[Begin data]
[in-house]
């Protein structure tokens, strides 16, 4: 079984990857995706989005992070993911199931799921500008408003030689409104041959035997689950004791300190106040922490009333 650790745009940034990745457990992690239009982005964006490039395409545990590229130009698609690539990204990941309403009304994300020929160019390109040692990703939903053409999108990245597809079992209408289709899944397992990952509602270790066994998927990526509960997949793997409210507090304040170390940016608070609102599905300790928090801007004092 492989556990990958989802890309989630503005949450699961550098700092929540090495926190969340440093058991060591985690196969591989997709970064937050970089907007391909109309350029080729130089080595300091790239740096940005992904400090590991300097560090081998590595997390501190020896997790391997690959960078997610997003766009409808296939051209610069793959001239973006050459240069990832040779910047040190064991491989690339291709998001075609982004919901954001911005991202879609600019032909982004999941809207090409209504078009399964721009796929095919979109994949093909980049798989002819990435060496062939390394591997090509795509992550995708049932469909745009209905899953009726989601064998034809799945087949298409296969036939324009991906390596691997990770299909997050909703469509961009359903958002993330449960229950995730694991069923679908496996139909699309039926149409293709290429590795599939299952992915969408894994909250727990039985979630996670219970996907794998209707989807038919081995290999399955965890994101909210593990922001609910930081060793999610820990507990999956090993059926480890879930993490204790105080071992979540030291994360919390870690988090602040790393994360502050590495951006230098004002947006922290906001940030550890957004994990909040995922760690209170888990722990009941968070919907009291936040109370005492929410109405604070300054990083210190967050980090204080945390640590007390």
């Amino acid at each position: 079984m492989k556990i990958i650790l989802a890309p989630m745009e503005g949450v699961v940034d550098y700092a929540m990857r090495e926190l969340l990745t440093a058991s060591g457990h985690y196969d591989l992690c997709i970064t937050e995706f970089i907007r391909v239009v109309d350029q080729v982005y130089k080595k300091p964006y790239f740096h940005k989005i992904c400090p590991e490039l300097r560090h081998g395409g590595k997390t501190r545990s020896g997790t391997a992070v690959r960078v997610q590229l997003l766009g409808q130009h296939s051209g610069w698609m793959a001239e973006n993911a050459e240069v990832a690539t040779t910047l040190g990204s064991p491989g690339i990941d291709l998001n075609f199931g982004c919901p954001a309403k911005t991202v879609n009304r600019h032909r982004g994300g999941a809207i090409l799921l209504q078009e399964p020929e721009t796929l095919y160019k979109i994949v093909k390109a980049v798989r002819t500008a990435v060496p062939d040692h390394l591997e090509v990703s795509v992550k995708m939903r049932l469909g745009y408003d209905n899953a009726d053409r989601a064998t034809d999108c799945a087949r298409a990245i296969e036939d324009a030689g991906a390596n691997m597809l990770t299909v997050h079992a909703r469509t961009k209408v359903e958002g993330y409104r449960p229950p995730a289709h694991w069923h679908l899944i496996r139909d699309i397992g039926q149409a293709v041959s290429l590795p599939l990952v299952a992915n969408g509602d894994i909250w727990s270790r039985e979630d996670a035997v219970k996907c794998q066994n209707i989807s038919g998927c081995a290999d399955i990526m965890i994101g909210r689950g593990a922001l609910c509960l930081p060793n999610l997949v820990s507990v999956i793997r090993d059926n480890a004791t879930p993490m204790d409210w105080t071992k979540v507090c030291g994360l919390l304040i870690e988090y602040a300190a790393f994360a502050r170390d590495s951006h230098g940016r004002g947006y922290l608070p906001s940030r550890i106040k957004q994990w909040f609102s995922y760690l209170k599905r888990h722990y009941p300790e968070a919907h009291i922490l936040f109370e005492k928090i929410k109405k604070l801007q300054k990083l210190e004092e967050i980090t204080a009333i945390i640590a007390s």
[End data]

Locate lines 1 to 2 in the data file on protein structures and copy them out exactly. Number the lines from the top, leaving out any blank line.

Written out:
[in-house]
């Protein structure tokens, strides 16, 4: 079984990857995706989005992070993911199931799921500008408003030689409104041959035997689950004791300190106040922490009333 650790745009940034990745457990992690239009982005964006490039395409545990590229130009698609690539990204990941309403009304994300020929160019390109040692990703939903053409999108990245597809079992209408289709899944397992990952509602270790066994998927990526509960997949793997409210507090304040170390940016608070609102599905300790928090801007004092 492989556990990958989802890309989630503005949450699961550098700092929540090495926190969340440093058991060591985690196969591989997709970064937050970089907007391909109309350029080729130089080595300091790239740096940005992904400090590991300097560090081998590595997390501190020896997790391997690959960078997610997003766009409808296939051209610069793959001239973006050459240069990832040779910047040190064991491989690339291709998001075609982004919901954001911005991202879609600019032909982004999941809207090409209504078009399964721009796929095919979109994949093909980049798989002819990435060496062939390394591997090509795509992550995708049932469909745009209905899953009726989601064998034809799945087949298409296969036939324009991906390596691997990770299909997050909703469509961009359903958002993330449960229950995730694991069923679908496996139909699309039926149409293709290429590795599939299952992915969408894994909250727990039985979630996670219970996907794998209707989807038919081995290999399955965890994101909210593990922001609910930081060793999610820990507990999956090993059926480890879930993490204790105080071992979540030291994360919390870690988090602040790393994360502050590495951006230098004002947006922290906001940030550890957004994990909040995922760690209170888990722990009941968070919907009291936040109370005492929410109405604070300054990083210190967050980090204080945390640590007390």